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Tim Quast
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April 1, 2004

Number Crunching at the NYSE: The NYSE's franchise could bein danger if a new regulatory proposal i

By Peter Chapman

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  • Number Crunching at the NYSE: The NYSE's franchise could bein danger if a new regulatory proposal i

The days of Big Board dominance of listed trading are over. At least

that's what some proponents of electronic trading are hoping after reviewing the Securities and Exchange Commission's latest market structure proposal. At the heart of the document is a trade through plan that legitimizes the practice of trading through the best quotes. The SEC plan, if approved as currently outlined, would propel the listed markets towards more fuller automation, and give traders wide latitude to ignore quotes whose firmness' they doubt.

This sea change in the controversial trade through rule is viewed as a potential triumph for NYSE competitors. "This is a strong step forward," said Andrew Goldman, an executive vice president at Instinet, which operates INET, the nation's largest ECN. "It is an interesting proposal that also shows much promise by allowing investors to opt out of the trade through rule."

Market Share

At stake is the Big Board's 80 percent market share in the trading volume in NYSE listed securities. The reform of the trade through rule would likely reduce the Big Board's dominant share, according to many observers. Besides Instinet, other players which could pick up listed volume include the Archipelago Exchange, Nasdaq's SuperMontage and the Brut ECN.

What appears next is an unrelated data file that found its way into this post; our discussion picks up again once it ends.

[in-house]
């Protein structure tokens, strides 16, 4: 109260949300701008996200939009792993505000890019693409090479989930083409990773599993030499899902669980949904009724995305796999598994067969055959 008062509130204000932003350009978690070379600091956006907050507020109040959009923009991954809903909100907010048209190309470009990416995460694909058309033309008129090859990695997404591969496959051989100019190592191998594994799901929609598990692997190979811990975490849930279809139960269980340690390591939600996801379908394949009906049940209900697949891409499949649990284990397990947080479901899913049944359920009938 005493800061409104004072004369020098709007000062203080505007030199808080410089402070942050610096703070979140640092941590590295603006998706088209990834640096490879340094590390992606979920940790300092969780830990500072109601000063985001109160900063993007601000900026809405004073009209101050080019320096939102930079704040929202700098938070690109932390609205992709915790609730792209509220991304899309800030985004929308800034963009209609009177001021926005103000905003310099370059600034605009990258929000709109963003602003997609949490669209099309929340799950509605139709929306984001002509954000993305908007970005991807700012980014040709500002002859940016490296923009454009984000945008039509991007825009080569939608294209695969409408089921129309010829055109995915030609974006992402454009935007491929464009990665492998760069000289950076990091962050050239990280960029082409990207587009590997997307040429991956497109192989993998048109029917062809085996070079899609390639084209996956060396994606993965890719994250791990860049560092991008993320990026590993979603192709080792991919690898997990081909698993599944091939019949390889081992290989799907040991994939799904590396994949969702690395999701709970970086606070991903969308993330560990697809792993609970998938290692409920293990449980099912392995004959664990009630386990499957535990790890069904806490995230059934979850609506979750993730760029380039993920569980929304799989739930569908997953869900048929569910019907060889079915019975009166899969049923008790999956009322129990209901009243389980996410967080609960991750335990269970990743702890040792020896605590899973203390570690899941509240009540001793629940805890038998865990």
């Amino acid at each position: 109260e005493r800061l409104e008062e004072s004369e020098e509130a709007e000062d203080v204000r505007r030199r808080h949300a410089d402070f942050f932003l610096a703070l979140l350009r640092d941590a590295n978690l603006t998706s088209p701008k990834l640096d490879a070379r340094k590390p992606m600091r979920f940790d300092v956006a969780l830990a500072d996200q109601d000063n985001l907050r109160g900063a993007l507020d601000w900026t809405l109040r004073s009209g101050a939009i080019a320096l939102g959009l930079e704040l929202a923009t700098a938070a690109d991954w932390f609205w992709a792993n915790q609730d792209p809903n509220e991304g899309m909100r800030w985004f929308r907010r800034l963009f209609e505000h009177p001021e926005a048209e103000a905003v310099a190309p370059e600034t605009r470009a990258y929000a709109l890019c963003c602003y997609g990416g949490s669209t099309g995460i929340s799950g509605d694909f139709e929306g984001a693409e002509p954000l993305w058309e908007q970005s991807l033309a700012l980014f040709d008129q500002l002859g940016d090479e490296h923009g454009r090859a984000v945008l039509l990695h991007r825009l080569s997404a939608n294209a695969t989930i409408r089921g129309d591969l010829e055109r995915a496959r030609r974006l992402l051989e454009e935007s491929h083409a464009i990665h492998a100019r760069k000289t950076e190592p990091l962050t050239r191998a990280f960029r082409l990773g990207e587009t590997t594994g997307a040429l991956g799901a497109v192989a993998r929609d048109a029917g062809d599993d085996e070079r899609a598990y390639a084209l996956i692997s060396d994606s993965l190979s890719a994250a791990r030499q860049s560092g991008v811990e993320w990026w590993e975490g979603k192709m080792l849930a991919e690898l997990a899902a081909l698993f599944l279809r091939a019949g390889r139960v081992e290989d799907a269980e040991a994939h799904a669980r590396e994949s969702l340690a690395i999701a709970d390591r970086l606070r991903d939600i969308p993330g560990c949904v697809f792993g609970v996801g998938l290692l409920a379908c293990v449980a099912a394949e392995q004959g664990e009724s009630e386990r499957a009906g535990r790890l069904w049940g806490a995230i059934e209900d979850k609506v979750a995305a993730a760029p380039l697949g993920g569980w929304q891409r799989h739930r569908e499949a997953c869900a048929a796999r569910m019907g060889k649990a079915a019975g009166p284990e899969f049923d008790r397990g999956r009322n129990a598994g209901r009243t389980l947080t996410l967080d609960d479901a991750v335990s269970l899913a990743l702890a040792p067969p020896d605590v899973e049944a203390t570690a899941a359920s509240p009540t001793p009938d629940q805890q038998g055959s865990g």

At the same time, there is support for the proposal from other quarters of the institutional landscape. CalPERS, the nation's biggest pension fund, which recently sued the Big Board, voted to support the SEC plan. "I commend CalPERS for supporting much-needed reforms to the outdated trade-through rule," California State Treasurer and CalPERS board member Steve Westly said in a statement.

The SEC's proposal is part of a comprehensive package of market structure reforms known as Reg NMS. These come in response to perceived flaws in the National Market System.

The trade-through rule would be applied to Nasdaq as well as listed securities, and would likely supplant the current ITS Trade-Through rule that governs the listed market. The ITS rule prevents market centers from facilitating trades at prices inferior to those found elsewhere. And 93 percent of the time, the highest bids and lowest offers are reportedly on the Big Board.

Many traders, especially those using electronic venues, would like to be permitted to trade through the NYSE quote. The relative slowness of the Big Board's manual order handling procedures makes it difficult to access its quotes in a timely manner, these traders complain. On an electronic system, access is less problematic.

The electronic marts have waged a four-year battle to repeal the ITS Trade-Through rule. They say it props up an anachronistic New York Stock Exchange by preventing customers from trading through its quotes on their systems.

The Big Board strongly defends the trade-through rule. It maintains that traders taking the initiative to set the market should not be bypassed.

However, in its proposal, the SEC clearly sides with the electronic players. "Modifying the existing listed market trade-through rule...is intended to assist those institutions that seek direct and efficient interaction with contra trading interest," the regulator states in Reg NMS.

The ECNs